Adopting reliable, safe and comfortable urban transport is no easy feat in South Asia. In most cities the transport needs of citizens and tourists alike are served by loud, smoke-belching auto-rickshaws and disorderly-operated buses that clog the roads and cause air and noise pollution.
The UNESCO World Heritage Site of Lumbini in Nepal has suffered the problem for decades. The government has sought to introduce electric vehicles (EVs), but lacked the funding as well as a source of affordable electricity to power the vehicles. The relative absence of transport options has also harmed the tourism industry, complicating the travel plans of the 1.2 million people that visit there each year to see the birthplace of Lord Buddha.
A new ADB project hopes to provide a long-term solution to Lumbini’s transport woes, and help the city realize its full potential for sustainable tourism.
Invitations for bids to provide a fleet of EVs and build a 150-kilowatt solar power plant within the heritage site were issued this week by ADB. The bidding process for the EVs will be carried out by Nepal’s Ministry of Culture, Tourism and Civil Aviation through an estimated $1.2 million grant financed by the Asia Clean Energy Fund and administered by ADB. Another estimated $1.35 million grant has been allocated to procure a solar power plant to ensure the EVs have a steady local electric supply.
Clean and efficient transport is imperative for Lumbini to serve an ever-growing flow of tourists, among them many Buddhist pilgrims. But since Lumbini cannot live on tourism alone, the city is already hosting two Special Economic Zones for industrial development that are having an impact on the environment and traffic. We believe Lumbini can enjoy both tourism and industrial development – as long as proper plans for sustainable transport are in place.
Lumbini to become model for EV adoption
Introducing simple, cheap, yet substandard EVs is not at all difficult; what’s hard is to deploy high-quality ones. Indeed, explosive adoption of shabby electric auto-rickshaws is now an unstoppable trend in several cities in Bangladesh (except for Dhaka where they are banned) and Nepal. But we think such a trend is not conducive to true improvement of urban transport. The Lumbini project intends to present a better model.
Also, city bus operations in South Asia are a mix of monopolistic public operations and poorly regulated private-run schemes. Neither qualifies as reliable, safe and comfortable urban transport except for in a few better-managed cities such as Ahmedabad, Mumbai and Chennai in India.
Furthermore, a positive EV experience in Lumbini could see the project replicated elsewhere in Nepal—where the generation potential for hydroelectricity is huge—and even in other countries in South Asia.
The project is assisted by three consultant groups. The first team is national engineers. The second team, from the University of Tokyo, is overseeing the master plan for the UNESCO World Heritage Site originally prepared by the renowned Japanese architect Kenzo Tange. The third team is from DENSO, a Japanese supplier of automotive technologies that has developed a similar pilot system for integrating EVs and solar power plants.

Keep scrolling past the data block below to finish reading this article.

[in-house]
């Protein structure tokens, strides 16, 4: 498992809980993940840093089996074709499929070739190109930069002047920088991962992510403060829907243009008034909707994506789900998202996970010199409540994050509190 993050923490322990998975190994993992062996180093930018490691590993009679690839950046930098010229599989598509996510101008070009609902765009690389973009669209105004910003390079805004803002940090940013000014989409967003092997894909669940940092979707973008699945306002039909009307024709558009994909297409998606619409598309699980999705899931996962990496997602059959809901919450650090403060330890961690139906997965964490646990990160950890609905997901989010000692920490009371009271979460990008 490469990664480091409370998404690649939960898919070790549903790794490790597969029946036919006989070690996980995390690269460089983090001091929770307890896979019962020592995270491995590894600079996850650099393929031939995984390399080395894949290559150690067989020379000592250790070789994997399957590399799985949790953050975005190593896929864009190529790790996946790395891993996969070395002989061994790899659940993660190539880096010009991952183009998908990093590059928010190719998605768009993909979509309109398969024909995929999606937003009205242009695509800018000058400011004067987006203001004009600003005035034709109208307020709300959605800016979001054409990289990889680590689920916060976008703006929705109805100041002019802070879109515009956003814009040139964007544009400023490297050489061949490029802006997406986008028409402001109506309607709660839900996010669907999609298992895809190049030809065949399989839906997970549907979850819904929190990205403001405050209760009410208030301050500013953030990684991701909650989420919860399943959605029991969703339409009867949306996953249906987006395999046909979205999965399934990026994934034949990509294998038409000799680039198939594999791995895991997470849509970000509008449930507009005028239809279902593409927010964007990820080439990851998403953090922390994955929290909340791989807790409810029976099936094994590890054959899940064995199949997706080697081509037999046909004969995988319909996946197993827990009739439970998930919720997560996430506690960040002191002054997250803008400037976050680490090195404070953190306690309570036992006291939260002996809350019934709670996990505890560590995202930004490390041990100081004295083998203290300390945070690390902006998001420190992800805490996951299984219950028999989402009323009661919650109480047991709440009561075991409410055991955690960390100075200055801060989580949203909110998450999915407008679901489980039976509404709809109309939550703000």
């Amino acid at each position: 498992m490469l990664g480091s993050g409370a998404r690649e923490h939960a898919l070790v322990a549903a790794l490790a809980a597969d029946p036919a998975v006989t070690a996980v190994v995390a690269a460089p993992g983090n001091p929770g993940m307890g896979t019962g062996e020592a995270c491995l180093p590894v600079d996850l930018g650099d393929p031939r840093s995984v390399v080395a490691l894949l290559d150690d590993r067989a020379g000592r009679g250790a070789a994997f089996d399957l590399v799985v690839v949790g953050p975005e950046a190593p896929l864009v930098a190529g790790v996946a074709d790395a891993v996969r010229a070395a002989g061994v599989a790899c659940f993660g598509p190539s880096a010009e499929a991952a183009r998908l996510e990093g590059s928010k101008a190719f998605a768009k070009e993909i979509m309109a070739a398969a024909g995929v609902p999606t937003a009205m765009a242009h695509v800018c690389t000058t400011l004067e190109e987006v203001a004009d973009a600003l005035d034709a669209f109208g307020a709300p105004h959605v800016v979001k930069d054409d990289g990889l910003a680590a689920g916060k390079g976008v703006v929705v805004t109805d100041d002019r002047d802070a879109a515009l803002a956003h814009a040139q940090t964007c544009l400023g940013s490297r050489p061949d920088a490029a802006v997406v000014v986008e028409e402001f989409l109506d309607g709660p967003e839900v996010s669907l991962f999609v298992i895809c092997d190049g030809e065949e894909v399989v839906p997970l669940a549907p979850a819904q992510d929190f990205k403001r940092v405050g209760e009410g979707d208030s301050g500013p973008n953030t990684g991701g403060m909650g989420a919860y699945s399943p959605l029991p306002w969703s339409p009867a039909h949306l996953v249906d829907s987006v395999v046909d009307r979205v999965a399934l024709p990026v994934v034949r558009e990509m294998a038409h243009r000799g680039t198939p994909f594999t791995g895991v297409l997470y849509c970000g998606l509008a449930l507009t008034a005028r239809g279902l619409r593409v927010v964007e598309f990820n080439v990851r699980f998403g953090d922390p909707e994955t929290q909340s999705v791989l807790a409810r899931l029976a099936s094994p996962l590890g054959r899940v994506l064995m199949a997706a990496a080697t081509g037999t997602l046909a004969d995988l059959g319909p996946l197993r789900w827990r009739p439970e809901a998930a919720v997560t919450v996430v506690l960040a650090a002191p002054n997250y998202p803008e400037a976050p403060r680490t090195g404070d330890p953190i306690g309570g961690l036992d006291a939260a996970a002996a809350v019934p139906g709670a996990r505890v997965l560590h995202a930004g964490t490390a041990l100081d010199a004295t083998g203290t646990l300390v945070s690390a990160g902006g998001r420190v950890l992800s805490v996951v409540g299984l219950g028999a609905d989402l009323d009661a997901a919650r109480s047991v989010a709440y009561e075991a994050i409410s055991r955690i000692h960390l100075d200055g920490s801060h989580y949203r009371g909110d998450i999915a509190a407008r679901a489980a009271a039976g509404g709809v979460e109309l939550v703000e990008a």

The Nepal government wants to procure the vehicles as a whole fleet – with appropriate generic roadworthiness requirements and a minimum total passenger seating capacity of 140. Most of the EVs will be leased out to a private operator through a competitive auction, and they may feature new technologies such as global satellite positioning, bidirectional inverters—which allow power to flow two ways so the EVs can supply power when they are not running—and automatic meters.
Building on Kathmandu’s experience
Adopting EVs will help Lumbini reduce noise and pollution from poorly maintained diesel- and gasoline-powered buses, and make visits to the heritage site more pleasant for tourists. Their deployment is timely, as tourist arrivals are expected to increase substantially with the upgrading of the Gautam Buddha Airport to become Nepal’s second international airport. The airport, located 20 km from the heritage site and currently being expanded under an ADB-financed project, is expected to service 760,000 passengers by 2030. The solar power plant will also help make the local electricity supply more reliable.
Lumbini’s EVs will also build on the country’s largely unsung successful track record of introducing sustainable, eco-friendly transport in the capital Kathmandu in the 1990s. Over 600 of the EVs built back then still ply the streets of Kathmandu without any government subsidy, although it’s probably time to upgrade them.
Kathmandu’s experience demonstrates that EVs in Nepal can work, but it’s time to bring in better, newer technology. Also, introducing EVs must not be limited to the design and testing phase and be supplemented by strong cooperation from the government, the public sector and civil society groups for EVs to become truly accepted as an alternative transportation mode. In Lumbini, the plan is for only EVs to ply the roads leading to the UNESCO World Heritage site’s entry point, and thus not disturb the calm and serenity of Lord Buddha’s birthplace.
In any case, Lumbini is a good place to start promoting clean urban transport in Nepal. Let’s hope the city’s experience with EVs works out, and that we can scale up the project in Kathmandu and beyond.